No matter when you’d like to time travel to in Scotland’s vast history, the National Museum of Scotland can likely transport you there – even if only for a moment. This awe-inspiring hub of history, art and culture is among the most visited museums in the world; it boasts thousands of fascinating artefacts and displays spanning from Scotland’s prehistoric times to present day.
In the heart of Edinburgh’s Old Town, the National Museum of Scotland features dozens of galleries to intrigue and delight. When you walk in to the museum’s Grand Gallery, prepare to be dazzled. Lined with towering white pillars and an arched atrium that lets the natural light flood in, it lives up to its name as a grand starting point for your visit.
Among the museum’s other popular sections are the Natural World galleries, where you can say hello to an enormous Tyrannosaurus Rex (or at least his skeleton) and learn about Ching Ching the giant panda – one of the world’s most endangered species. The World Culture galleries bring to life the many ways that humans have communicated and connected through art and music over the course of history.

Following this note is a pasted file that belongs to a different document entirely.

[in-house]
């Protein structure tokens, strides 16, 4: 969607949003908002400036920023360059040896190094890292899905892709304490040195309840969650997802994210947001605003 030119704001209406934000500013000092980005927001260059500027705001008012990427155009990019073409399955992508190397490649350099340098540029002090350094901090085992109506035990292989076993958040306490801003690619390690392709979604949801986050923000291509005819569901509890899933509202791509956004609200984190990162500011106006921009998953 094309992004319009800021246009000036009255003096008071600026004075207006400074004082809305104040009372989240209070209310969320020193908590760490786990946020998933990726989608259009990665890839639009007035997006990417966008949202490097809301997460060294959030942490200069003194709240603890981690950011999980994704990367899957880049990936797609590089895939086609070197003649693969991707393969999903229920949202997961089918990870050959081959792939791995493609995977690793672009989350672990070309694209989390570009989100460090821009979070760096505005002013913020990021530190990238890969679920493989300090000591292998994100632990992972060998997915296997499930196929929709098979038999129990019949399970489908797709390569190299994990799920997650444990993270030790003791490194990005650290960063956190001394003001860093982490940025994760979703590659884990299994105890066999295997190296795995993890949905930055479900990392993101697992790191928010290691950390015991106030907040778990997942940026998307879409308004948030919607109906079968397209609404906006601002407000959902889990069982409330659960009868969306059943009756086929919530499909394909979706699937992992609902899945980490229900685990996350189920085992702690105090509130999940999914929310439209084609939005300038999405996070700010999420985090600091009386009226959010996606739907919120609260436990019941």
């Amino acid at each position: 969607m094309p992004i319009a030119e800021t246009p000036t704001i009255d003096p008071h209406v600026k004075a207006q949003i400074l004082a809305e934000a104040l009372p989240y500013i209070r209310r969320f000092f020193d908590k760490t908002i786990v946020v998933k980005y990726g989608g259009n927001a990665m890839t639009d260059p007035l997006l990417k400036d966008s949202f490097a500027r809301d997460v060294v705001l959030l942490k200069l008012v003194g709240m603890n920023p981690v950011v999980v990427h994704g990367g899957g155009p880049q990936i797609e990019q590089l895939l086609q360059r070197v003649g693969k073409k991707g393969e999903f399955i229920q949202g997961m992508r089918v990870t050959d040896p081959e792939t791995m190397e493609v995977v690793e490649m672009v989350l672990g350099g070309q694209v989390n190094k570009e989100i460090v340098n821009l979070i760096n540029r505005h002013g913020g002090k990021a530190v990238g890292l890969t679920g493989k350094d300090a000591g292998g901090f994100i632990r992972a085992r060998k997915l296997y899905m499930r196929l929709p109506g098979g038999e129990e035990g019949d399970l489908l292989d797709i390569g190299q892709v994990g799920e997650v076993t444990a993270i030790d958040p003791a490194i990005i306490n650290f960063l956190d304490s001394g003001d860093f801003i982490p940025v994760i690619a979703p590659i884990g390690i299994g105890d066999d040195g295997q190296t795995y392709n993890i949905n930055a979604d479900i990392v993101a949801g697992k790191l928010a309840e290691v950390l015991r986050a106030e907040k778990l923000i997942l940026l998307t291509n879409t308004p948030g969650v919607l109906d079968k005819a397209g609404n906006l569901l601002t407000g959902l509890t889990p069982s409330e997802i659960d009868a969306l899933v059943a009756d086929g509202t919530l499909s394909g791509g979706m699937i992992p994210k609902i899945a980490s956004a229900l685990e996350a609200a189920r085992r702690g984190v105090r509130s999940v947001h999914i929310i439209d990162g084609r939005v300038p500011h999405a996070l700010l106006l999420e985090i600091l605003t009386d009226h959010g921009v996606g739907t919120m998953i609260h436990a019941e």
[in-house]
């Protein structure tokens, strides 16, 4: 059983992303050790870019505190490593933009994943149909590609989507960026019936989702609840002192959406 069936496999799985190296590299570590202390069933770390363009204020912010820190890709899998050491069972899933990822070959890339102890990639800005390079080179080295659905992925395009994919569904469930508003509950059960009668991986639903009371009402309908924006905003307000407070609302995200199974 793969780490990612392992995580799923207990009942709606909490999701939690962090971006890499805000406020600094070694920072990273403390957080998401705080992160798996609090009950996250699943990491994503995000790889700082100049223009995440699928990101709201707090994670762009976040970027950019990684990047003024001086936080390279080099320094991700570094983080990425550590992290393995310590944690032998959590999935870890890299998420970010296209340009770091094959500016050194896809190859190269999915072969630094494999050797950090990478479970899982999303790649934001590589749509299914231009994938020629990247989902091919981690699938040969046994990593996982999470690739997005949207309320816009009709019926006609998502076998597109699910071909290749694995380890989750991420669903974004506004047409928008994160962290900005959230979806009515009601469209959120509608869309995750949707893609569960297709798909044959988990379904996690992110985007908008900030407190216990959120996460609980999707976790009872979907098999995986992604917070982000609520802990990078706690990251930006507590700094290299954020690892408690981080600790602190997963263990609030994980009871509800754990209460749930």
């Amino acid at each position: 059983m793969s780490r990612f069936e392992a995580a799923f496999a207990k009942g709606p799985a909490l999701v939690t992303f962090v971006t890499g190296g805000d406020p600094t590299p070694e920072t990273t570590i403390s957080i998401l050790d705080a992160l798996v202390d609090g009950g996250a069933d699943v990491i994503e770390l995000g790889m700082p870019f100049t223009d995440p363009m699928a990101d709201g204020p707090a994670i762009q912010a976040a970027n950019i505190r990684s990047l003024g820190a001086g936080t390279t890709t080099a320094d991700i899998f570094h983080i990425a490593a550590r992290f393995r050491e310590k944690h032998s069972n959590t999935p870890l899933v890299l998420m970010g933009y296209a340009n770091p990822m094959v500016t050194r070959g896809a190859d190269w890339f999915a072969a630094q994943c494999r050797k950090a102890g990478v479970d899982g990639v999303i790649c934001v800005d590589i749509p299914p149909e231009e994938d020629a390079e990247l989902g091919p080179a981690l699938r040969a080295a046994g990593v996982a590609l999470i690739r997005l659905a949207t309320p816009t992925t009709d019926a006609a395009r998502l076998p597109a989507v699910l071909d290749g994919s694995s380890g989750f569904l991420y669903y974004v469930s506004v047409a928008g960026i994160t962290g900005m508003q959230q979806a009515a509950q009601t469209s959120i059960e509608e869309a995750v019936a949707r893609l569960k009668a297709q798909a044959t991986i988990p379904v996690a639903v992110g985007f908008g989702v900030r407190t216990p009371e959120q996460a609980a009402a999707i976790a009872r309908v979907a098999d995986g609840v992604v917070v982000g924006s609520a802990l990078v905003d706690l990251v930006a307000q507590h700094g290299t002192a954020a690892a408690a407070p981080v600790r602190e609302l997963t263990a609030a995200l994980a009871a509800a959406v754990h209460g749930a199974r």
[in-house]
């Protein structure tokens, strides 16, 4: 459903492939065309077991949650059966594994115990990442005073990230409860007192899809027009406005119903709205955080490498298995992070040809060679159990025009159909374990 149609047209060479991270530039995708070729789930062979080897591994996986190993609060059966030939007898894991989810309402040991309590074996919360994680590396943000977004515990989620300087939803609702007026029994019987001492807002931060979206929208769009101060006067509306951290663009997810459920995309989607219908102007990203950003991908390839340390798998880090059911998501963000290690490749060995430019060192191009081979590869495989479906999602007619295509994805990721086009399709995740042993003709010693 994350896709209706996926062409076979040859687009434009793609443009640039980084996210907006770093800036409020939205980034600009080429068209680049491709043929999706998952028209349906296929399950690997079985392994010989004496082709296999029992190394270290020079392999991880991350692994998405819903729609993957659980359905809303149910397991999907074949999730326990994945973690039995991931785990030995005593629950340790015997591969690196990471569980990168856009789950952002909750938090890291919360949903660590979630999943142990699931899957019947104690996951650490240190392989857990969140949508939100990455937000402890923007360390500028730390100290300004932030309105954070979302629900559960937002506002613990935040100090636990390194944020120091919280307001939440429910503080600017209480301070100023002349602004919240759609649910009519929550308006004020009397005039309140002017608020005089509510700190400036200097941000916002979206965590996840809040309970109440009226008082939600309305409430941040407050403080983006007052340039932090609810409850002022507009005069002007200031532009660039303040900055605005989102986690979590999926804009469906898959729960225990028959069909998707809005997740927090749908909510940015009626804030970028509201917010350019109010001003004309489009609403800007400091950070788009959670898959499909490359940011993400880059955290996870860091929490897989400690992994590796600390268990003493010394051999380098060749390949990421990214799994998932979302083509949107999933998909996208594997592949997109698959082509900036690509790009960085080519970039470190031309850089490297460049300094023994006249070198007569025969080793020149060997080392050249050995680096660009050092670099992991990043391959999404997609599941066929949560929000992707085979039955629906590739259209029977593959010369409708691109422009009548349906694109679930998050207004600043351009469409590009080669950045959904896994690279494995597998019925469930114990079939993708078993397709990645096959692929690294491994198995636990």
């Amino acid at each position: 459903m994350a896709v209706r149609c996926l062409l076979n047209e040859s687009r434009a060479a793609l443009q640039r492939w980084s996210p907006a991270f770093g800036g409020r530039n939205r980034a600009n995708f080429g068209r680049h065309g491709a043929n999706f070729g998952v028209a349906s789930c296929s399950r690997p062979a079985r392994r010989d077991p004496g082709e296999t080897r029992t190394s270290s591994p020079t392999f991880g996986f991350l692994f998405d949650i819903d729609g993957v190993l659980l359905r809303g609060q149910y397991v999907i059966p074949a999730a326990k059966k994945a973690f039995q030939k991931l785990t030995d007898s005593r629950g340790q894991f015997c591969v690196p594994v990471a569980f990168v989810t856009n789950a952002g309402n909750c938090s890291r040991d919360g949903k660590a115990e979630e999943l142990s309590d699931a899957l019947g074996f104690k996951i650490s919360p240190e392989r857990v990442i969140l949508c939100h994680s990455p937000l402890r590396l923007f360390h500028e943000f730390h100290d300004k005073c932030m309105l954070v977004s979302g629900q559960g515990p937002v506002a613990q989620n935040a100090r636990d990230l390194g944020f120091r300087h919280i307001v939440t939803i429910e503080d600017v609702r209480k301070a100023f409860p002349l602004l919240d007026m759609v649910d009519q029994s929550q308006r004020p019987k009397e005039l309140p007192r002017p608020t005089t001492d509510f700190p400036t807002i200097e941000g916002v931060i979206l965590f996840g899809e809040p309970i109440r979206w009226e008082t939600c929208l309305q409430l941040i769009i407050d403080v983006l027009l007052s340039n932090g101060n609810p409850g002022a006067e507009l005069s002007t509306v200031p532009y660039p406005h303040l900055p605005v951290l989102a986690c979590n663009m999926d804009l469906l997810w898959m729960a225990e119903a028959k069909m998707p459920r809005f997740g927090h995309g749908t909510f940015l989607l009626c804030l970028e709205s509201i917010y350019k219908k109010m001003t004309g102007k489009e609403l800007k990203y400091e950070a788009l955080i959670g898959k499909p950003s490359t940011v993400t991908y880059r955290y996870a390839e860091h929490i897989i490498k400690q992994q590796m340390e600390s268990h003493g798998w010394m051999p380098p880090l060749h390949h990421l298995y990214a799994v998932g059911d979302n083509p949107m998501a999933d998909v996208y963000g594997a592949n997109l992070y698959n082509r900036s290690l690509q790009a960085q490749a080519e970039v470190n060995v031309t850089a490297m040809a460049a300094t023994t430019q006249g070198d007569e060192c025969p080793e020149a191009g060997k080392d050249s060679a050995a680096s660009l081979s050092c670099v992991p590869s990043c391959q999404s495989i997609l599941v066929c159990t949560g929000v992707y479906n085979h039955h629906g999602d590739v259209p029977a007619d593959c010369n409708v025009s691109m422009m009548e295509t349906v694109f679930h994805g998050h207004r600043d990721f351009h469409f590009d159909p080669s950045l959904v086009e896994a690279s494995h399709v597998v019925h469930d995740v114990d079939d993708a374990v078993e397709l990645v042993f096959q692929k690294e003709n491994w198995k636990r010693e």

The National Museum of Scotland is open 10am to 5pm year-round, except Christmas Day. To get here, there are a number of buses from the city centre that will drop you off outside on Chambers Street. Alternatively, you can take the train to Waverley Station (Edinburgh’s main station), and it’s about a 10-minute walk from there. The museum has several other popular Edinburgh attractions in the vicinity, including Edinburgh Castle, Arthur’s Seat, Holyrood Park and Old Town’s historic thoroughfare, the Royal Mile.